from Wiktionary, Creative Commons Attribution/Share-Alike License

  • v. Present participle of lacerate.


Sorry, no etymologies found.


  • I wake up most mornings with a new name lacerating my head like a rusty scalpel.

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  • He had a fierce and domineering temper, and indeed out of his strangely bright blue eyes there was already beginning to shine only too ominously the wild light of that _saeva indignatio_ which the inscription drawn up by his own hand for his tomb described as lacerating his heart.

    A History of the Four Georges, Volume I (of 4)

  • If there is rather too much of the _saeva indignatio_, which Swift speaks of as lacerating his heart, it is a nobler and less selfish ire than his, and the language and verse which it inspires are full of the very soul of dignity.

    Poetical Works of Johnson, Parnell, Gray, and Smollett With Memoirs, Critical Dissertations, and Explanatory Notes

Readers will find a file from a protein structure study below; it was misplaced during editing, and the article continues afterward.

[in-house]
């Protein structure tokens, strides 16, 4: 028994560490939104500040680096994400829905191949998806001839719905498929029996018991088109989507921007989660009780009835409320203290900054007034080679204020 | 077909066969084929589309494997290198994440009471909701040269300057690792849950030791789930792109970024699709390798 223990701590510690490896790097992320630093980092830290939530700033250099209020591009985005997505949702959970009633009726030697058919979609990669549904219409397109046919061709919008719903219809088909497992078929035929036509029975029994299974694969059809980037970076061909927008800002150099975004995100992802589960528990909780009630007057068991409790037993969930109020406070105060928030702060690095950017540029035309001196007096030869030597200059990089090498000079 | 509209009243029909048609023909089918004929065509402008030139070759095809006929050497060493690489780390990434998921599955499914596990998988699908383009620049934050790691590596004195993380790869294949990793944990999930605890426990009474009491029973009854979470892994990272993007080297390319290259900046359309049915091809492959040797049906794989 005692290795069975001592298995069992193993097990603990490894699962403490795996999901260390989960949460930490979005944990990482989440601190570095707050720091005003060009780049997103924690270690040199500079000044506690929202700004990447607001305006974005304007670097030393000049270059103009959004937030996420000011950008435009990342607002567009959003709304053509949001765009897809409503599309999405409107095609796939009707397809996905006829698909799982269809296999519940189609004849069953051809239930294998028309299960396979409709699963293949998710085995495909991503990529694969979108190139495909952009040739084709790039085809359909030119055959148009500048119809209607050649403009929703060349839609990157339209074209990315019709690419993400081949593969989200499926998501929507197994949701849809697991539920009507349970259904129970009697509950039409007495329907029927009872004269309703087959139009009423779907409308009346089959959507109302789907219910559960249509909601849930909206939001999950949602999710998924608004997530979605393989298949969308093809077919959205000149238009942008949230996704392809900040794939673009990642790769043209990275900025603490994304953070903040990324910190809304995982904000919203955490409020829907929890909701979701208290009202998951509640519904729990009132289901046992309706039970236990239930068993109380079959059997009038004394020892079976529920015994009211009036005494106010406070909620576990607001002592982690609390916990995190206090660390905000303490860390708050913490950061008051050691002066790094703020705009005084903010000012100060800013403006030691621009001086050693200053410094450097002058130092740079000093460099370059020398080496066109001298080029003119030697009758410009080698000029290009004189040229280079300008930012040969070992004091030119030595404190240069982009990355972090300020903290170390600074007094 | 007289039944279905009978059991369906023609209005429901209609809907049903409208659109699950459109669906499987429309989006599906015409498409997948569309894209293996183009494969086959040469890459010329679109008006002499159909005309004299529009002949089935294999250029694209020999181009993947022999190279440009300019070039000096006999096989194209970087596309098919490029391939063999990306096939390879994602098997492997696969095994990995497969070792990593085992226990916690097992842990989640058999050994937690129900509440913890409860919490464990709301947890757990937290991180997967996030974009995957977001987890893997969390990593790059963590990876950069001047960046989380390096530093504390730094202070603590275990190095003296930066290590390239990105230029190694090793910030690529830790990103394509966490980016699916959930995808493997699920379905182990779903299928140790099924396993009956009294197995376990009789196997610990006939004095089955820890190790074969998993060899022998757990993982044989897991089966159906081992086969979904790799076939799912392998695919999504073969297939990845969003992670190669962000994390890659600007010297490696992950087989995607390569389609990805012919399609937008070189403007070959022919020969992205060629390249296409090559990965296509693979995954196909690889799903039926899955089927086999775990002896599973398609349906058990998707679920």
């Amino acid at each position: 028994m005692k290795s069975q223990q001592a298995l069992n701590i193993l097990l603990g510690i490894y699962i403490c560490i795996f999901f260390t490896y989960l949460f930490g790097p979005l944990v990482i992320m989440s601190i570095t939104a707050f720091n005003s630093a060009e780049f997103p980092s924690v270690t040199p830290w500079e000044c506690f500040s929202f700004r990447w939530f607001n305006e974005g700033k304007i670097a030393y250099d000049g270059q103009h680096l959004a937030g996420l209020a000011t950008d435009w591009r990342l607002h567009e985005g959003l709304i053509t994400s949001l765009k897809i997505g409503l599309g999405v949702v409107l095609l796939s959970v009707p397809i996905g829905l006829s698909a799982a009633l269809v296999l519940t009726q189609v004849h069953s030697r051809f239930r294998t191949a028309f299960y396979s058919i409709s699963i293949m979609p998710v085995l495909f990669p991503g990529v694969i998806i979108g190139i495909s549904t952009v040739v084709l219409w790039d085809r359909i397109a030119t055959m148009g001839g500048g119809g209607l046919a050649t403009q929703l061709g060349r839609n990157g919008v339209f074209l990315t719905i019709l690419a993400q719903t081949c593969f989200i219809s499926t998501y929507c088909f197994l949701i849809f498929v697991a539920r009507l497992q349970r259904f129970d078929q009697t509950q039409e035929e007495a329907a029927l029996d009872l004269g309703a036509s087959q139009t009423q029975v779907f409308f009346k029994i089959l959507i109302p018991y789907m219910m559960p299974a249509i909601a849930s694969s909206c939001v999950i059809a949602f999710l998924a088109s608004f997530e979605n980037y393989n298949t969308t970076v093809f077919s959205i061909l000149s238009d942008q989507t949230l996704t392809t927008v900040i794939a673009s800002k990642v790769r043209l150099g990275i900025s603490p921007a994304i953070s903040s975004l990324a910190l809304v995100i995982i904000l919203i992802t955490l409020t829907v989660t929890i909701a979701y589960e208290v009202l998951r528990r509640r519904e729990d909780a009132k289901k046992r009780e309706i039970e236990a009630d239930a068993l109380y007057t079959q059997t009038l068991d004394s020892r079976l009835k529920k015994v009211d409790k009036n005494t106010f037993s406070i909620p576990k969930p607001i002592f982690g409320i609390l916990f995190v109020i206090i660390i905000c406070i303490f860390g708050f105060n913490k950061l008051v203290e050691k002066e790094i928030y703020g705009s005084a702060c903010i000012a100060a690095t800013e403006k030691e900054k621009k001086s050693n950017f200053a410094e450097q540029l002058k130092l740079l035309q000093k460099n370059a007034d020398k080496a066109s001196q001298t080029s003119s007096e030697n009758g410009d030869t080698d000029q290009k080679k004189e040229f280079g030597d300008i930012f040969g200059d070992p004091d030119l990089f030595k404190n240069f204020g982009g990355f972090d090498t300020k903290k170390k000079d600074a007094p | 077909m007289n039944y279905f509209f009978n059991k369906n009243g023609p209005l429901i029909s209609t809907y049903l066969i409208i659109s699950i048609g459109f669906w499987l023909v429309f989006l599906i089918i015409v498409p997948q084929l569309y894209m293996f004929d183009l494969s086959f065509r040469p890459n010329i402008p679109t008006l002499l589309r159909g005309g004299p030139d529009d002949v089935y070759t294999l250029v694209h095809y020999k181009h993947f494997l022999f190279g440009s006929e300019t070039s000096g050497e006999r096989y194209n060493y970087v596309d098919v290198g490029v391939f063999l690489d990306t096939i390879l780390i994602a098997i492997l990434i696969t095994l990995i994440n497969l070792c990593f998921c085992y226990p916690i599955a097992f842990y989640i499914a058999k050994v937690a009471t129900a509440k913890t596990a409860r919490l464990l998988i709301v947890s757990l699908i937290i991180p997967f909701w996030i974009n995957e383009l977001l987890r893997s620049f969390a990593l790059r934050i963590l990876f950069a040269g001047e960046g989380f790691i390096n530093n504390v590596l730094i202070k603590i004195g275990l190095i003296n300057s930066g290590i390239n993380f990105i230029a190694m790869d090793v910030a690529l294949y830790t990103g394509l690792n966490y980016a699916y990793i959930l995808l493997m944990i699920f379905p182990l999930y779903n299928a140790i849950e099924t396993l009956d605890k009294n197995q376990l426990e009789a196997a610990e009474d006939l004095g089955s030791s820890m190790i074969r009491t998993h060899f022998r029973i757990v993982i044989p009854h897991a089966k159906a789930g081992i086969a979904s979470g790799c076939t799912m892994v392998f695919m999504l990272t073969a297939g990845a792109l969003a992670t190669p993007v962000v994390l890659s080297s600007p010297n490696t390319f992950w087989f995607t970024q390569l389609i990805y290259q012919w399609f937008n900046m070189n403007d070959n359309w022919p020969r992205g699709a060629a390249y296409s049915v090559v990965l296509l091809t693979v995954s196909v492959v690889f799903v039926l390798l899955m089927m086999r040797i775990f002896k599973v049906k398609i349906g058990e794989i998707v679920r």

• "What will your beloved London society think of you then, sir," he continued, each sardonic word lacerating Lucy's sore heart, "upon discovering you've allowed your only daughter to become the whore of the notorious Captain Doom?"

    Thief Of Hearts

  • Set almost entirely south of the border, it is a "lacerating" (says the Portland Oregonian) thriller about gang rituals and violence in Mexico grafted to the story of a Honduran teen trying to get to her only family, in New Jersey, making for a tale of


  • "lacerating" stuff would be brought out into the light.

    The Full Feed from

  • Most of all, Bierce offers the pleasure of lacerating wit, felicitously phrased.

    Lacerating Wit, Seasoned Cynic

  • "Another penetrating, emotionally lacerating antiwar fable from a master of the form."

    A Pale Horse by Charles Todd: Book summary

  • "The Daily Show" is 14 years old, mood-swinging between vulgar one-liners about Harriet Tubman's genitals and lacerating stabs at accountability journalism.

    Jon Stewart's 'Daily Show' has exploded beyond its humble late-night comedy roots

  • After a dormant period in the first several weeks following infection, the virus erupts into action, causing bouts of severe anxiety, lacerating headaches and backaches, and crippling nausea.

    The Panic Virus


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